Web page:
A total of 128 students participated in the study. Students from the USA were enrolled in an intermediate listening and speaking course at a community college and represented a variety of ethnic backgrounds. Students from Macau were in an intermediate EAP integrated skills course at a 4-year public university; the group consisted of 70% Macau locals and 30% Mainland Chinese. The Colombian students were in an intermediate EAP integrated skills course at a 4-year private university and were all nationals of Colombia. Course lengths ranged from 17 weeks in the USA with 48 hours of instruction, to 14 weeks in Macau with 40.5 hours of instruction, to 3 weeks in Colombia with 64 hours of instruction (this was an intensive winter course). All of the flipped courses included formal assessments directly connected to the flipped materials.

Surveys, focus groups, and reflective essays were used to collect data in order to answer the RQs stated above. Four constructs were measured in the 5-point Likert Scale survey: instrumentality, comfort, digital literacy, and anxiety. The survey instrument received a reliable Cronbach’s Alpha level. Other statistical tests were run in SPSS, such as the Wilcoxin Signed Ranks Test, the Mann-Whitney U statistical procedure, and the Kruskal-Wallis test. Data was triangulated from surveys, focus groups, and reflective essays in order to gain a fuller picture of students’ attitudes and perceptions toward the flipped approach.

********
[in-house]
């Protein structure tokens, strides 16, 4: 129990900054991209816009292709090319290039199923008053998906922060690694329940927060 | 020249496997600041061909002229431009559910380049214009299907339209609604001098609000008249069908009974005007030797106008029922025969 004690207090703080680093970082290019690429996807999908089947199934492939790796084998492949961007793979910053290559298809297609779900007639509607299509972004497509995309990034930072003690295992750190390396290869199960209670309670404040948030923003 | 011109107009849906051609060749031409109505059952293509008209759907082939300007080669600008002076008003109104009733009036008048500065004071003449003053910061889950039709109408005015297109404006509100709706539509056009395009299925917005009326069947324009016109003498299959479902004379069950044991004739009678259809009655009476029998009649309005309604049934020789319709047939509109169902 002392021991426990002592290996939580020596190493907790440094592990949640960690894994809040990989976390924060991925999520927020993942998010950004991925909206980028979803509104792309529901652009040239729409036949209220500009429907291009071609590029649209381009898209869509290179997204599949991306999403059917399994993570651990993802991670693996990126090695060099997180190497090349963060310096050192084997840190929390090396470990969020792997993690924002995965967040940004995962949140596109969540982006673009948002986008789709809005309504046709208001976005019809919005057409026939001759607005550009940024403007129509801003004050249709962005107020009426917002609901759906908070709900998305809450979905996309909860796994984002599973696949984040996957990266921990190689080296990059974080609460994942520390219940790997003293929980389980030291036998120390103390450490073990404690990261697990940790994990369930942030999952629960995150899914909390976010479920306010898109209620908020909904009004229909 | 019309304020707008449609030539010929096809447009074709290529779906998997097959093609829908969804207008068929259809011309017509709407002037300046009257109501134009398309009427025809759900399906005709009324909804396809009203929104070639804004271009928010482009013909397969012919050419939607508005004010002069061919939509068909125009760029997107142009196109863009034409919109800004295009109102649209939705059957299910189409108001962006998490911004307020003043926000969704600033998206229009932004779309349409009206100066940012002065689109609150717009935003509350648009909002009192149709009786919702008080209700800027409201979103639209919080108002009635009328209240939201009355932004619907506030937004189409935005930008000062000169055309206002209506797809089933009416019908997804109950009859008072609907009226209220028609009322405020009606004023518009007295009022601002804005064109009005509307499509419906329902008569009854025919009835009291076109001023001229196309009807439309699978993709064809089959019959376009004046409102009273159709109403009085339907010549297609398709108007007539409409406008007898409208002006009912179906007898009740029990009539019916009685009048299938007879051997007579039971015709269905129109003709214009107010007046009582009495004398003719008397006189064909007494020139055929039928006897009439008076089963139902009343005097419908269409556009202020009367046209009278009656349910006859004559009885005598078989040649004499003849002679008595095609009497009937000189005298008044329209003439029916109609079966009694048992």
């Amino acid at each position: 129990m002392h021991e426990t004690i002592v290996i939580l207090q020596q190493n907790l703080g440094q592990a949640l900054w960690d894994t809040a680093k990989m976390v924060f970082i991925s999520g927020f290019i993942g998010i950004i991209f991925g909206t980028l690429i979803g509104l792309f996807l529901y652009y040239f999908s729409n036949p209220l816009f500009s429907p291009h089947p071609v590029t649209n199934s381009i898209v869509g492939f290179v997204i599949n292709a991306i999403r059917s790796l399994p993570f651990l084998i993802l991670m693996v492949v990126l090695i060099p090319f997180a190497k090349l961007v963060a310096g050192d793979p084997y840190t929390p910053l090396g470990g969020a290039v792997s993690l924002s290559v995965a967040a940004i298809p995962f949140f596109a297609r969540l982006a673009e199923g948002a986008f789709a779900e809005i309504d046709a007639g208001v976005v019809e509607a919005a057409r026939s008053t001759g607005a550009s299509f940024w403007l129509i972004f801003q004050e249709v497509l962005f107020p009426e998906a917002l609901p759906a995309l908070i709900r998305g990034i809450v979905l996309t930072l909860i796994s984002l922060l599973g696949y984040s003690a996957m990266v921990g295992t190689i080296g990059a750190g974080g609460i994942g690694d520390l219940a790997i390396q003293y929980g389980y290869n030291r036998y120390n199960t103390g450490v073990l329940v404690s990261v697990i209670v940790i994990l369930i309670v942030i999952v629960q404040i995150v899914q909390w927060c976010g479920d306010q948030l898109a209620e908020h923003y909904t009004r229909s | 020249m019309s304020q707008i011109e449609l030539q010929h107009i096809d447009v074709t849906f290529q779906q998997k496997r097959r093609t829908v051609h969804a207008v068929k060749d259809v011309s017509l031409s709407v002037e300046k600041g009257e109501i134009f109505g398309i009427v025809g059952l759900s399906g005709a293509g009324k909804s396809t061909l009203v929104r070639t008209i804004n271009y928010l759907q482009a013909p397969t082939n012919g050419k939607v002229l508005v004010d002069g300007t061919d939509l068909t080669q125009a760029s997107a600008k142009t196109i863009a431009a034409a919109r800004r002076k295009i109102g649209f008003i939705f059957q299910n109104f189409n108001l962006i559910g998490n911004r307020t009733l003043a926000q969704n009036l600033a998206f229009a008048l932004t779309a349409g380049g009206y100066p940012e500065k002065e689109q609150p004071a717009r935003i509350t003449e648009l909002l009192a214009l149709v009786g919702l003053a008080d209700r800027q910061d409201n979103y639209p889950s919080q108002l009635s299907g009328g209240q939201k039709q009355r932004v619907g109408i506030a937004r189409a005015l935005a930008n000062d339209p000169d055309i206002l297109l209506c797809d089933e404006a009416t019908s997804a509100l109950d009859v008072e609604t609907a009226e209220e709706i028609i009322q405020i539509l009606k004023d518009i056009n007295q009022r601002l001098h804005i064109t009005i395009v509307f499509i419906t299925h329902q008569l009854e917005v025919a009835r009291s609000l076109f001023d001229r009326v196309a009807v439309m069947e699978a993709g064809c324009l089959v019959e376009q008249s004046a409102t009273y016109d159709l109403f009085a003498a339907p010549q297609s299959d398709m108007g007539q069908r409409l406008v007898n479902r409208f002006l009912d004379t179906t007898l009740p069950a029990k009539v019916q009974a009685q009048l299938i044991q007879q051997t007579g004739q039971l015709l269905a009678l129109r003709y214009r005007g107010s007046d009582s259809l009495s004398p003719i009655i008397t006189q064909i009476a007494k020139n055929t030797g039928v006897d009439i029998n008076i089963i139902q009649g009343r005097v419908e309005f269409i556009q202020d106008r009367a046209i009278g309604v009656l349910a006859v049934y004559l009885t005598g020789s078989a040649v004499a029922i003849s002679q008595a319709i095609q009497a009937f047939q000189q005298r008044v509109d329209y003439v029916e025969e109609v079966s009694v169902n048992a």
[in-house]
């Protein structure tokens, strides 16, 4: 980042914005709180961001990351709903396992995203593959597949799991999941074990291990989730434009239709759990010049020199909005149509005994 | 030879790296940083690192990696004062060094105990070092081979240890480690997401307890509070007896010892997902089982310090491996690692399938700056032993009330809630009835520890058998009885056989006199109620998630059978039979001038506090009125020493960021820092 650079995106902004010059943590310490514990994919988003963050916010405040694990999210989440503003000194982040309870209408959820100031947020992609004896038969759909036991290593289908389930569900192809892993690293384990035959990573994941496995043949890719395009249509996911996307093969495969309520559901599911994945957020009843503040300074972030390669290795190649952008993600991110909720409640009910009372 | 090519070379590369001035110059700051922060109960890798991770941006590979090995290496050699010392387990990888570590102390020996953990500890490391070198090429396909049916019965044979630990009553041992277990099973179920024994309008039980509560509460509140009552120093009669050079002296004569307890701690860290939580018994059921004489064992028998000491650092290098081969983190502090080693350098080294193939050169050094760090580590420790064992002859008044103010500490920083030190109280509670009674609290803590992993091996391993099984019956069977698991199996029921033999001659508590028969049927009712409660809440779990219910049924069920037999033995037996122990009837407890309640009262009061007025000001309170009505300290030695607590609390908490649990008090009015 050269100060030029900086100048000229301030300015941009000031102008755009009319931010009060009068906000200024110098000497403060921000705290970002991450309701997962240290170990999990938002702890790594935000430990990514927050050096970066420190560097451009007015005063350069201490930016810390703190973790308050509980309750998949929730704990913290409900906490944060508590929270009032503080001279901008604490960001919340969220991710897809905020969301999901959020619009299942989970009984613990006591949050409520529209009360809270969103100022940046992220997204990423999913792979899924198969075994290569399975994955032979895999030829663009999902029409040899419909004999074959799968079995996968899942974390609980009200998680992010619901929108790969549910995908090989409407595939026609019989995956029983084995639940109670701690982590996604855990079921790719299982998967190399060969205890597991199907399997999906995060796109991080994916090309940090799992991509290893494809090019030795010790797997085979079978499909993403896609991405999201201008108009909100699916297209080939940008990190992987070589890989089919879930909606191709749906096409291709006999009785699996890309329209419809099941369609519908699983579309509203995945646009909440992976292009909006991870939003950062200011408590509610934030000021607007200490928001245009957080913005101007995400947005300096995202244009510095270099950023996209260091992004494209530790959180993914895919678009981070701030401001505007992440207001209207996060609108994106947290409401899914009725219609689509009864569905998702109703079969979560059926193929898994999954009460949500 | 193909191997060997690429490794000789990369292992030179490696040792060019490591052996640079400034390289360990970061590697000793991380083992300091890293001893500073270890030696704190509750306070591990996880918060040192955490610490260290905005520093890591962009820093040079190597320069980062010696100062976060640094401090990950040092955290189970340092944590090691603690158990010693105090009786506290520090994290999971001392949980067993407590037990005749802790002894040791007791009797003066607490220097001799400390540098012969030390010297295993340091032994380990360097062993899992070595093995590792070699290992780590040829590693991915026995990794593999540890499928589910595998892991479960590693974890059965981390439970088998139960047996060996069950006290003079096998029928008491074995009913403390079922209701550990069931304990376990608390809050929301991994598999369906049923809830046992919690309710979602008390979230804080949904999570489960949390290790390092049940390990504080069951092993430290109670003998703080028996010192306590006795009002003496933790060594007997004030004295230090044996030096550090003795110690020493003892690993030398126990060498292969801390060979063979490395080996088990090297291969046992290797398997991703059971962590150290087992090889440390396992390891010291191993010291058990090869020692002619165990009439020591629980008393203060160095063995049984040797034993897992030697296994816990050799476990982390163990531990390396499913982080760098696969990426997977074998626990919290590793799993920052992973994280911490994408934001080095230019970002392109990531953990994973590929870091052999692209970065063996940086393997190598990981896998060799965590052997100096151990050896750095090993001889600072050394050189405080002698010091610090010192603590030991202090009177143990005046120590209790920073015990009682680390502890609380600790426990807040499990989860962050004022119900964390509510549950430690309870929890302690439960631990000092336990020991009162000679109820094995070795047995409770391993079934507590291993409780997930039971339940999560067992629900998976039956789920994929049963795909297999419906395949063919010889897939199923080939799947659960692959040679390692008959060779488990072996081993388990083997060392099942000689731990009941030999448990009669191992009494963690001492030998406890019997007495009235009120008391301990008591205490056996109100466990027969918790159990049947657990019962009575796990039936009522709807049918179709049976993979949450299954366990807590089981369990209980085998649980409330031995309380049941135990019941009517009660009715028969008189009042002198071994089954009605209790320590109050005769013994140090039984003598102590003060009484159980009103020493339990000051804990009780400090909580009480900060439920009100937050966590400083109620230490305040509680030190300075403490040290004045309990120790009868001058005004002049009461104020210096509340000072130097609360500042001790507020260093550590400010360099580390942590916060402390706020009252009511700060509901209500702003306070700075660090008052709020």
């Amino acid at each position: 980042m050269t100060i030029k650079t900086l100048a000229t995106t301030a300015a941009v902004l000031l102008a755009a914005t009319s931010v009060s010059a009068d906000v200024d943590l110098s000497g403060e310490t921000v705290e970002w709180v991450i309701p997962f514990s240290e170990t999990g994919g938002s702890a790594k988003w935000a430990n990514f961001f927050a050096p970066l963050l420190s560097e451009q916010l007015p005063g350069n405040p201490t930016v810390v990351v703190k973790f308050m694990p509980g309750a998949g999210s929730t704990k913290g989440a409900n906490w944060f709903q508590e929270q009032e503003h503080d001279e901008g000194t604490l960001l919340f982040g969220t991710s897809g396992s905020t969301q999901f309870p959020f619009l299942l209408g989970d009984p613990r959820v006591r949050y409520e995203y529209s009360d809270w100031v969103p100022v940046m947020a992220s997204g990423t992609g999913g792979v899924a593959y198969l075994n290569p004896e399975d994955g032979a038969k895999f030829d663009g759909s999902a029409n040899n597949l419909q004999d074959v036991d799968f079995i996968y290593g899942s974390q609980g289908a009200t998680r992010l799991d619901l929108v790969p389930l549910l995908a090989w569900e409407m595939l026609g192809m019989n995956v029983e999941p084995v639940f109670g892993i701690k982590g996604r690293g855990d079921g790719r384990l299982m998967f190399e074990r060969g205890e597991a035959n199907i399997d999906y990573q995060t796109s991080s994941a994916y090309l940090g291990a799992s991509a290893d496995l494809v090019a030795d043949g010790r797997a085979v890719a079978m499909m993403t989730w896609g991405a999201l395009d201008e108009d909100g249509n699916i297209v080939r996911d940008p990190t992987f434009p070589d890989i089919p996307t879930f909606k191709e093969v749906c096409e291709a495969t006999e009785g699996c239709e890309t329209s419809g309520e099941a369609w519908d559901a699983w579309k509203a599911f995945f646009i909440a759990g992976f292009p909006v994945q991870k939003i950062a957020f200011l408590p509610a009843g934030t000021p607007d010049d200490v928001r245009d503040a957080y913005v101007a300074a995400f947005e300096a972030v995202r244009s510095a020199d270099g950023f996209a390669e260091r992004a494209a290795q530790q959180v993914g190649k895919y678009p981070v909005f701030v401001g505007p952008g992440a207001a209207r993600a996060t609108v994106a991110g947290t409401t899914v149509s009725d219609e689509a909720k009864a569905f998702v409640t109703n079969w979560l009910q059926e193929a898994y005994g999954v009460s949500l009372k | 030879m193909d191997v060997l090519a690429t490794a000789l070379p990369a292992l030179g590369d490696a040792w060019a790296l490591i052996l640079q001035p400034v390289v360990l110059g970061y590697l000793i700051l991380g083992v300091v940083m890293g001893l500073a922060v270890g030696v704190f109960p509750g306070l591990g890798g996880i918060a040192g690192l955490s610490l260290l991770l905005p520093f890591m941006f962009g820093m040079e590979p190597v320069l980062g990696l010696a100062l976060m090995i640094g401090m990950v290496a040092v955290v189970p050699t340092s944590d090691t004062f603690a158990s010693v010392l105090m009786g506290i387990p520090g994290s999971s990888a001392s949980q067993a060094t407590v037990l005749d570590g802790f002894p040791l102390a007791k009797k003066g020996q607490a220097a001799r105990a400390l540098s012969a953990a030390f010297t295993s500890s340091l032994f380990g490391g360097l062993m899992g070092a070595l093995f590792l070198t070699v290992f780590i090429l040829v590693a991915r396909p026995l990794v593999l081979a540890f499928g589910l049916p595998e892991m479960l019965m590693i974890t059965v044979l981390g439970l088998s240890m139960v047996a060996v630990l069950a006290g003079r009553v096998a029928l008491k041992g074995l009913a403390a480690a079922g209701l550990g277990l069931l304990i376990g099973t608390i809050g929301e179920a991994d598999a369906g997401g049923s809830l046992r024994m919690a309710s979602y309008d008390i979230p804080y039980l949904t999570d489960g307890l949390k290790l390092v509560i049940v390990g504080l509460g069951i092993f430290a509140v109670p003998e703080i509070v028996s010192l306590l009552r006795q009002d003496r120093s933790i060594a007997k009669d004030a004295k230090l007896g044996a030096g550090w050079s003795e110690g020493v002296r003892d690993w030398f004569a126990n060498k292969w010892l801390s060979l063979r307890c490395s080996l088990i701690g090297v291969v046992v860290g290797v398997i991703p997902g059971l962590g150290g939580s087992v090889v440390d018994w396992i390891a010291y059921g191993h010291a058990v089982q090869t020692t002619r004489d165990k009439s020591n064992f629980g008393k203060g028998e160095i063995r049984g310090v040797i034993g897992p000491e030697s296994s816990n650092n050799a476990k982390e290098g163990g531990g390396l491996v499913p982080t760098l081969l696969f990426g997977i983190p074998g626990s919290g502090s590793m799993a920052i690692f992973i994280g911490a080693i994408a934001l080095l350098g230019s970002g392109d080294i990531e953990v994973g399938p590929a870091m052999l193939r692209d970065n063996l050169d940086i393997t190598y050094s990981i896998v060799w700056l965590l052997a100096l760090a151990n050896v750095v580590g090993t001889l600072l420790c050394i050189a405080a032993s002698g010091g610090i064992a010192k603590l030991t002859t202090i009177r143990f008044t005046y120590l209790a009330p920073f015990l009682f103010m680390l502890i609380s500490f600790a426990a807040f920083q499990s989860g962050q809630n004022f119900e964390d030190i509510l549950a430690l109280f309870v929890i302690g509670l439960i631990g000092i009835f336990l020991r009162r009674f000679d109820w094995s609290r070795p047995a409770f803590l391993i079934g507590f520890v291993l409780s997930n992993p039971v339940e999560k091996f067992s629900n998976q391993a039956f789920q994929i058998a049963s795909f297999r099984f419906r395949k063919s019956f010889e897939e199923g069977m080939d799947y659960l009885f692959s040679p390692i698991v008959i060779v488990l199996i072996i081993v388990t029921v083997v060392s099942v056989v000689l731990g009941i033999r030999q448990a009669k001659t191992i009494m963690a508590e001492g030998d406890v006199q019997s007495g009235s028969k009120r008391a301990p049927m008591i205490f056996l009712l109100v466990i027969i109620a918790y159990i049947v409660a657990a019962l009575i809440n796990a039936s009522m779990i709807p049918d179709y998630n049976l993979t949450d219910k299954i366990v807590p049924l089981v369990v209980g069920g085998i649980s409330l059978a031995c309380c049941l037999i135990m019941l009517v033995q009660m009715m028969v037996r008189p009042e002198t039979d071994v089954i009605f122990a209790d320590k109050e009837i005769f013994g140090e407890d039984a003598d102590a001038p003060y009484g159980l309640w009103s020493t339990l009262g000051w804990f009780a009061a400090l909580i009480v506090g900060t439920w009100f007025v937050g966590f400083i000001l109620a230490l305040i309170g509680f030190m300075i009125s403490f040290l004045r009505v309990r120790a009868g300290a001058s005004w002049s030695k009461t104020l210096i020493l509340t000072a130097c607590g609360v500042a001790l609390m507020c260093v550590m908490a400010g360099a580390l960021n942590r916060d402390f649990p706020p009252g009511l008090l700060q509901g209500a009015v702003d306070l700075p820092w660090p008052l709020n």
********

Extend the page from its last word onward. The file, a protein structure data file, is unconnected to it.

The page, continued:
For RQ1, we found that, overall, students in flipped classes in each cultural context did develop more favorable attitudes toward using technology for language learning over time. However, statistically, only students in the USA group showed significantly different attitudes across all four constructs from pre- to posttest time.

For RQ2, student attitudes in the flipped classroom differed from control (i.e., nonflipped) classes. Ratings of instrumentality, digital literacy, and anxiety became more favorable at the level of statistical significance.